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21st century redux

by Michael Nielsen on April 5, 2005

Chad Orzel has made some comments on my post about the relative importance of physics and biology in the 21st century. Chad writes:

The crucial thing about physics in the middle of the last century was not the intellectual revolution that went on in the field, with Relativity and Quantum Mechanics supplanting the classical theories, but rather the material consequences of that revolution. Quantum Mechanics is important not because it forced scientists to re-think our relation to the universe, but because an understanding of quantum theory makes it possible to build devices like transistors and lasers. Relativity is important not because it transformed our understanding of space and time, but because understanding the theory makes it possible to build atom bombs and nuclear power plants. Everything that happened in the latter half of the twentieth century, from the Cold War to the Internet, is in some sense a result of the revolution in physics that took place in the first few decades of that century.

Seen in that way, none of the problems Michael mentions look like they stack up. Yes, a working theory of quantum gravity would be a major revolution in physics. But it doesn’t seem likely to have material consequences for the average person, unless some quirk of the theory makes either free energy or levitation possible. Quantum measurement and cosmology are fascinating topics, and the people who nail them down will richly deserve their Nobel Prizes, but I don’t think either is likely to have results that will re-make the world in the way that the transistor and the atomic bomb did.

The rub is in that phrase: “it doesn’t seem likely to have material consequences”. Neither did problems like resolving the ultraviolet catastrophe (which set in train the events leading to quantum mechanics), or the fact that the symmetry properties of Maxwell’s equations are different from those of ordinary Newtonian mechanics (which helped lead to relativity). However, resolving these problems caused the fundamental changes to our view of the world that enabled all the new technologies that Chad mentions.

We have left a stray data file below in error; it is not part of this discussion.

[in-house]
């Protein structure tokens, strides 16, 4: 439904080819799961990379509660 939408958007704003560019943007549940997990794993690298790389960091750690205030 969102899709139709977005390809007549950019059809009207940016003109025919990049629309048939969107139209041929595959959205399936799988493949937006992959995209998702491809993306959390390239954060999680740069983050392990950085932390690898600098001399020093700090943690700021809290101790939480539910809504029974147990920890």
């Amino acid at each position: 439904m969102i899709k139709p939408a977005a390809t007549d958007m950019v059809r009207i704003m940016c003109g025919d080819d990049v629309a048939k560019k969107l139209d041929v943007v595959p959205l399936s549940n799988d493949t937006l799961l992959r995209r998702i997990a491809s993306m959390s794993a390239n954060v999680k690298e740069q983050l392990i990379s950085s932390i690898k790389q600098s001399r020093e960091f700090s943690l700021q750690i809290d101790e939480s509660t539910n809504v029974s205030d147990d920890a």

It is, of course, an article of faith on my part that understanding quantum gravity, say, or quantum measurement, would have similar unexpected consequences. At present, I can no more predict those consequences than I could have predicted the laser before Planck discovered the first hints of quantum mechanics.

From → General

2 Comments
  1. The rub is in that phrase: “it doesn’t seem likely to have material consequences”. Neither did problems like resolving the ultraviolet catastrophe (which set in train the events leading to quantum mechanics), or the fact that the symmetry properties of Maxwell’s equations are different from those of ordinary Newtonian mechanics (which helped lead to relativity). However, resolving these problems caused the fundamental changes to our view of the world that enabled all the new technologies that Chad mentions.

    I don’t think I agree with this, at least in the case of quantum theory. While it wouldn’t’ve been possible to predict the specific consequences of quantum theory, I think that the problems it was invented to solve loomed much larger than the current issues with quantum gravity.

    Classical physics completely failed to explain a large number of relatively simple phenomena: blackbody radiation, the photoelectric effect, spectral lines of atoms. These aren’t esoteric phenomena, this is everyday sort of stuff, and classical theory isn’t even close.

    I don’t think that the problems with quantum gravity and high-energy physics are on the same scale. Yes, it’s a large and glaring hole in the theory, but I don’t think anybody really expects the solution, whatever it may be, to fundamentally change our approach to physics at room temperature. The theory we have now does a much better job of describing the world than the theory we had before quantum mechanics.

  2. I think you’re using the benefit of hindsight a bit too much. In particular, I’m not sure that for physicists at the turn of the twentieth century stuff like the photoelectric effect really “loomed large”, or was just regarded as a slight anomaly, doubtless to be cleaned up in due course without major changes to physics. I think it’s likely only with the benefit of hindsight that we can see how important and critical all these things were.

    There are heaps of pretty basic things we don’t understand now that _might_ play the same role in the 21st century – stuff like high temperature and organic superconductors, dark energy, the pioneer anomaly, and so on. Not to ention very basic questions – why do we get infinite energies in quantum field theory unless we resort to hokey tricks; why is quantum measurement so screwy – that arguably are just as all-enveloping as something like the ultraviolet catastrophe.

    As you say, on an absolute scale many of these are (somewhat) more esoteric than things like the photoelectric effect. But relative to today’s technology, I’m not sure that’s true. At the turn of the 20th century there was no household electricity, and the atomic hypothesis was still controversial…

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